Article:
O'Ryan got his cue, and came on to an outburst of applause which shook the walls. La Touche rose at him, among them Miss Molly Mackinder in the front row with the notables.

He did not see the back curtain, or Orion blazing in the ultramarine blue. According to the stage directions, he was to steal along the trees at the wings, and listen to the talk of the men at the fire plotting against him, who were presently to pretend good comradeship to his face. It was a vigorous melodrama with some touches of true Western feeling. After listening for a moment, O'Ryan was to creep up the stage again towards the back curtain, giving a cue for his appearance.

When the hilarious applause at his entrance had somewhat subsided, the three took up their parable, but it was not the parable of the play. They used dialogue not in the original. It had a significance which the audience were not slow to appreciate, and went far to turn "The Sunburst Trail" at this point into a comedy-farce. When this new dialogue began, O'Ryan could scarcely trust his ears, or realise what was happening.

"Ah, look," said Dicky Fergus at the fire, "as fine a night as ever I saw in the West! The sky's a picture. You could almost hand the stars down, they're so near."

"What's that clump together on the right--what are they called in astronomy?" asked Constantine Jopp, with a leer.

"Orion is the name--a beauty, ain't it?" answered Fergus.

"I've been watching Orion rise," said the third--Holden was his name. "Many's the time I've watched Orion rising. Orion's the star for me. Say, he wipes 'em all out--right out. Watch him rising now."

By a manipulation of the lights Orion moved up the back curtain slowly, and blazed with light nearer the zenith. And La Touche had more than the worth of its money in this opening to the third act of the play. O'Ryan was a favourite, at whom La Touche loved to jeer, and the parable of the stars convulsed them.

At the first words O'Ryan put a hand on himself and tried to grasp the meaning of it all, but his entrance and the subsequent applause had confused him. Presently, however, he turned to the back curtain, as Orion moved slowly up the heavens, and found the key to the situation. He gasped. Then he listened to the dialogue which had nothing to do with "The Sunburst Trail."

"What did Orion do, and why does he rise? Has he got to rise? Why was the gent called Orion in them far-off days?" asked Holden.

"He did some hunting in his time--with a club," Fergus replied. "He kept making hits, he did. Orion was a spoiler. When he took the field there was no room for the rest of the race. Why does he rise? Because it is a habit. They could always get a rise out of Orion. The Athens Eirenicon said that yeast might fail to rise, but touch the button and Orion would rise like a bird."

At that instant the galaxy jerked up the back curtain again, and when the audience could control itself, Constantine Jopp, grinning meanly, asked:

"Why does he wear the girdle?"

"It is not a girdle--it is a belt," was Dicky Fergus's reply. "The gods gave it to him because he was a favourite. There was a lady called Artemis--she was the last of them. But he went visiting with Eos, another lady of previous acquaintance, down at a place called Ortygia, and Artemis shot him dead with a shaft Apollo had given her; but she didn't marry Apollo neither. She laid Orion out on the sky, with his glittering belt, around him. And Orion keeps on rising."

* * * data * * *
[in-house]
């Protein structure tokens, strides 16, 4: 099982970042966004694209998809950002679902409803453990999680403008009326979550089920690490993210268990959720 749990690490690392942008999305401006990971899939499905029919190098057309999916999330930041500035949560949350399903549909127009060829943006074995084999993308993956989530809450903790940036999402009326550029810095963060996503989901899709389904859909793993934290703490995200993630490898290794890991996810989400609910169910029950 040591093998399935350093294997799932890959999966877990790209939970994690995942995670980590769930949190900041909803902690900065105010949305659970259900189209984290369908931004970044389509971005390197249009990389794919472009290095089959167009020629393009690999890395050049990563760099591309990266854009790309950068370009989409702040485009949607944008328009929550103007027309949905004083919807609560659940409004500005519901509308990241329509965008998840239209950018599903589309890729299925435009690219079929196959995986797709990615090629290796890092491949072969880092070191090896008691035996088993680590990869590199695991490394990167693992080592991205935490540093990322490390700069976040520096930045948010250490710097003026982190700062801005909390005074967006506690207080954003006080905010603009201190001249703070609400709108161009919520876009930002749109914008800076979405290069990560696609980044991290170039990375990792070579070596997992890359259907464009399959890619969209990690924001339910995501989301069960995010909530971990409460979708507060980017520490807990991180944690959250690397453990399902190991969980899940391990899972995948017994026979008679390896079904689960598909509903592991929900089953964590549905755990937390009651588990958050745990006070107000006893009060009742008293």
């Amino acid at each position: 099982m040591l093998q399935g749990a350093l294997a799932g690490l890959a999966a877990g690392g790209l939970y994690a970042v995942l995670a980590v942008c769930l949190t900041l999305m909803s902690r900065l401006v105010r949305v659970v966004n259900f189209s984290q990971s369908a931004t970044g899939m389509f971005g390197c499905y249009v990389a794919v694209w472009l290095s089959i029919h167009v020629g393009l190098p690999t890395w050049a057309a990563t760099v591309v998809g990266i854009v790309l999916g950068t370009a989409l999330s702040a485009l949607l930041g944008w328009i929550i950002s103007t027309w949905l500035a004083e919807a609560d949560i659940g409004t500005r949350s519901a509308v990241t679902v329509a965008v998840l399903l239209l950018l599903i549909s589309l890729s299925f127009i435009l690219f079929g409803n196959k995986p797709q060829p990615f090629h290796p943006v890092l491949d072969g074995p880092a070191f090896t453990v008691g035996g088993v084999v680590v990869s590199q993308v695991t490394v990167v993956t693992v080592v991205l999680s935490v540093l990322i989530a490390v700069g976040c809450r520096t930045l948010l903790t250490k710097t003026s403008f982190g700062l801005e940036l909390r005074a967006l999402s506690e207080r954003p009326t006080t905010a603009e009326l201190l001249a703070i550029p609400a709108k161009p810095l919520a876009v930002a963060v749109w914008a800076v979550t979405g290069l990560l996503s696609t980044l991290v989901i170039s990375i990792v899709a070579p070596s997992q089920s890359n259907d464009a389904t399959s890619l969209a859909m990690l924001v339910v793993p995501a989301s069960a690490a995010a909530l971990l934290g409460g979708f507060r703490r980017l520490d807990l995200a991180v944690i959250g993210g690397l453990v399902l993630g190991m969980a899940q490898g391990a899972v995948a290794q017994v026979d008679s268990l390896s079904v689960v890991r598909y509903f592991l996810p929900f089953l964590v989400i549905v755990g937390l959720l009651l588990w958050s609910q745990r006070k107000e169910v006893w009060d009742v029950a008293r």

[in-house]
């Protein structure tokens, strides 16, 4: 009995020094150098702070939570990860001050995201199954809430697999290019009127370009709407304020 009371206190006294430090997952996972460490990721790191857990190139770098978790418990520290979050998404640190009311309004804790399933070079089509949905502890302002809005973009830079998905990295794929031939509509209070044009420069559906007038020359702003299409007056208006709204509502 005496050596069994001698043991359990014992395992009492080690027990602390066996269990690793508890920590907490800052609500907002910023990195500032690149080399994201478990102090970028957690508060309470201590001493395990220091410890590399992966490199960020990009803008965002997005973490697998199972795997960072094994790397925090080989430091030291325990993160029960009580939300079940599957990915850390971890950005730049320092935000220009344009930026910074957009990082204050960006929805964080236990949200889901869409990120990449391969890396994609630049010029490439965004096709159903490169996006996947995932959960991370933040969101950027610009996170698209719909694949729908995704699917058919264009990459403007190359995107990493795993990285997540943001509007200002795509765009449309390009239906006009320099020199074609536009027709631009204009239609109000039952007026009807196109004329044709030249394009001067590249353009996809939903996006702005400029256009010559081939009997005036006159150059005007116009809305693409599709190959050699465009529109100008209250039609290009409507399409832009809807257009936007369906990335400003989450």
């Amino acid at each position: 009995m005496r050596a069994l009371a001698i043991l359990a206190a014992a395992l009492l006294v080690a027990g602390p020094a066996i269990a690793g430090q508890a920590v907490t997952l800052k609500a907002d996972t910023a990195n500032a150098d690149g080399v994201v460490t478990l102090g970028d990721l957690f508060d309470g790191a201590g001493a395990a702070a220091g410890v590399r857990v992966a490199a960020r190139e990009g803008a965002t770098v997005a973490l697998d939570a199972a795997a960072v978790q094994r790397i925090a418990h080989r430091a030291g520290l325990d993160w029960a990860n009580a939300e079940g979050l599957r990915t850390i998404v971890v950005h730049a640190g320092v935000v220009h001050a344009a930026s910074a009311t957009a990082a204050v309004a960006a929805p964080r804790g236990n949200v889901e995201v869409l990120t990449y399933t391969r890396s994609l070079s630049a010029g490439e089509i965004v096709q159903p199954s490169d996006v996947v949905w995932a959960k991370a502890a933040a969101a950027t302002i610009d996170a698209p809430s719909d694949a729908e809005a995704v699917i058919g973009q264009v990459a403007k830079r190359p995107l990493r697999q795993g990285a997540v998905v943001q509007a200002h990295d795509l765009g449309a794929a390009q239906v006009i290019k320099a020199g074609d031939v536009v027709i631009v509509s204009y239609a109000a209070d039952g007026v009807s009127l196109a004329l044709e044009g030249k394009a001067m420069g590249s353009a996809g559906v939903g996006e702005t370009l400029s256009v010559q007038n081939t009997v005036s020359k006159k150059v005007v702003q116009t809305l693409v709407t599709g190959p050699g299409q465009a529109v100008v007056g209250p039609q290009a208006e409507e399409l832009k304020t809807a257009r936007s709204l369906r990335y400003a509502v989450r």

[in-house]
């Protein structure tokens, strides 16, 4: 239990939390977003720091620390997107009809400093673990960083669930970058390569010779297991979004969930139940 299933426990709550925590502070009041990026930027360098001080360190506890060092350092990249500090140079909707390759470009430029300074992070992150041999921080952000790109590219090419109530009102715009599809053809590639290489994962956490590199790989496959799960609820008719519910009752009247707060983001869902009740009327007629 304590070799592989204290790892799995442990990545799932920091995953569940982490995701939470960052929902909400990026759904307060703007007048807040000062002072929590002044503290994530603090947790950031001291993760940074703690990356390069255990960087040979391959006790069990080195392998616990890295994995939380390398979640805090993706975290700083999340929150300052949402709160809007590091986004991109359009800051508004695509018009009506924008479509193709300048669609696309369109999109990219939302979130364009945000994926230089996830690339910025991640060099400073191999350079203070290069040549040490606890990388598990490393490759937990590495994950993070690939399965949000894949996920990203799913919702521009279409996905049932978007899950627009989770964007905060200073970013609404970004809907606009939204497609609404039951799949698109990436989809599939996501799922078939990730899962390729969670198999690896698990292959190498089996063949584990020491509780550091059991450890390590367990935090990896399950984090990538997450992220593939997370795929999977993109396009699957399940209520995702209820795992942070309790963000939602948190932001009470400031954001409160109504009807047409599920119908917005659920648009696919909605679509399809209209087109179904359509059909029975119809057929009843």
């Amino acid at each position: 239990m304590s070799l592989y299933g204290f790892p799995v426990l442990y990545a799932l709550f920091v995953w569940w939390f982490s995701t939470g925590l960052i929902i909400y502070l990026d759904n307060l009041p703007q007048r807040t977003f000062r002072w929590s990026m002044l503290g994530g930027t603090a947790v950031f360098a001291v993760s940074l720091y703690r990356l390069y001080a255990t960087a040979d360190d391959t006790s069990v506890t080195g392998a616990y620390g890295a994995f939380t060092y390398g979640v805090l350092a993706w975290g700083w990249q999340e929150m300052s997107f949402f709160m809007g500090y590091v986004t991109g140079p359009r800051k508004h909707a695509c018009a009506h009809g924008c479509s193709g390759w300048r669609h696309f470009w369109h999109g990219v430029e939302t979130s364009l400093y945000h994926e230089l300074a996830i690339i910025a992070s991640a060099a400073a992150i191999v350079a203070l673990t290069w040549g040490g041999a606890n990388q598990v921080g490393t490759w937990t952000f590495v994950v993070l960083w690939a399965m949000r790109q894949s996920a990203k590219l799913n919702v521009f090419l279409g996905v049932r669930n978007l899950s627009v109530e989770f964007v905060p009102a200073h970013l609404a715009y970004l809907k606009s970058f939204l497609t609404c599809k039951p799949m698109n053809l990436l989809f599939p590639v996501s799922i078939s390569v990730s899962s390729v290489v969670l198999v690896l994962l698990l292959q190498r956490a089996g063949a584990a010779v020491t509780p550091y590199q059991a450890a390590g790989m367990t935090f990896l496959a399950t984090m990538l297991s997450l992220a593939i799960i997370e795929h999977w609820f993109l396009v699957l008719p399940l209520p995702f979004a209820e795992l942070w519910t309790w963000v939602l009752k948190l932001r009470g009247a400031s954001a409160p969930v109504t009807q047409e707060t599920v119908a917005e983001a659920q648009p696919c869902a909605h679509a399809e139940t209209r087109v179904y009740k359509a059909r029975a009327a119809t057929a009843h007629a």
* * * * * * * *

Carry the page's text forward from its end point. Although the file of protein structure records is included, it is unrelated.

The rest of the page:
"Will he ever stop rising?" asked Holden.

Followed for the conspirators a disconcerting moment; for, when the laughter had subsided, a lazy voice came from the back of the hall, "He'll stop long enough to play with Apollo a little, I guess."

It was Gow Johnson who had spoken, and no man knew Terry O'Ryan better, or could gauge more truly the course he would take. He had been in many an enterprise, many a brush with O'Ryan, and his friendship would bear any strain.

O'Ryan recovered himself from the moment he saw the back curtain, and he did not find any fun in the thing. It took a hold on him out of all proportion to its importance. He realised that he had come to the parting of the ways in his life. It suddenly came upon him that something had been lacking in him in the past; and that his want of success in many things had not been wholly due to bad luck. He had been eager, enterprising, a genius almost at seeing good things; and yet others had reaped where he had sown. He had believed too much in his fellow-man. For the first time in his life he resented the friendly, almost affectionate satire of his many friends. It was amusing, it was delightful; but down beneath it all there was a little touch of ridicule. He had more brains than any of them, and he had known it in a way; he had led them sometimes, too, as on raids against cattle-stealers, and in a brush with half-breeds and Indians; as when he stood for the legislature; but he felt now for the first time that he had not made the most of himself, that there was something hurting to self-respect in this prank played upon him. When he came to that point his resentment went higher. He thought of Molly Mackinder, and he heard all too acutely the vague veiled references to her in their satire. By the time Gow Johnson spoke he had mastered himself, however, and had made up his mind. He stood still for a moment.

Northern Lights, Volume 4. - 10/13